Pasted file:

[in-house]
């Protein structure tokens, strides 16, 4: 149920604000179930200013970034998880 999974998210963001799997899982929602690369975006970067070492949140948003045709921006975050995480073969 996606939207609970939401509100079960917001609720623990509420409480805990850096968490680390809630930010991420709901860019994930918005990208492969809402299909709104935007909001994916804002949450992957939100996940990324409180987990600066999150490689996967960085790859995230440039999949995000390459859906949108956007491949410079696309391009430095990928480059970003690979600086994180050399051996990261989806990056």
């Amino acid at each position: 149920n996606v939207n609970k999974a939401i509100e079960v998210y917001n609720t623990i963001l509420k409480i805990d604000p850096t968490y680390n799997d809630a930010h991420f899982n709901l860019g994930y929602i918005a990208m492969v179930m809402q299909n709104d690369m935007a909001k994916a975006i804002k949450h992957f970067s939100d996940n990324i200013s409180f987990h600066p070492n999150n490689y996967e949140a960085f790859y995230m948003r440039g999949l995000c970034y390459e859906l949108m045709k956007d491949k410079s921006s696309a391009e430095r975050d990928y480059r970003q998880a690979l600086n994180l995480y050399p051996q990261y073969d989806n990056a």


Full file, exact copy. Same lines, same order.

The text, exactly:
[in-house]
């Protein structure tokens, strides 16, 4: 149920604000179930200013970034998880 999974998210963001799997899982929602690369975006970067070492949140948003045709921006975050995480073969 996606939207609970939401509100079960917001609720623990509420409480805990850096968490680390809630930010991420709901860019994930918005990208492969809402299909709104935007909001994916804002949450992957939100996940990324409180987990600066999150490689996967960085790859995230440039999949995000390459859906949108956007491949410079696309391009430095990928480059970003690979600086994180050399051996990261989806990056």
């Amino acid at each position: 149920n996606v939207n609970k999974a939401i509100e079960v998210y917001n609720t623990i963001l509420k409480i805990d604000p850096t968490y680390n799997d809630a930010h991420f899982n709901l860019g994930y929602i918005a990208m492969v179930m809402q299909n709104d690369m935007a909001k994916a975006i804002k949450h992957f970067s939100d996940n990324i200013s409180f987990h600066p070492n999150n490689y996967e949140a960085f790859y995230m948003r440039g999949l995000c970034y390459e859906l949108m045709k956007d491949k410079s921006s696309a391009e430095r975050d990928y480059r970003q998880a690979l600086n994180l995480y050399p051996q990261y073969d989806n990056a």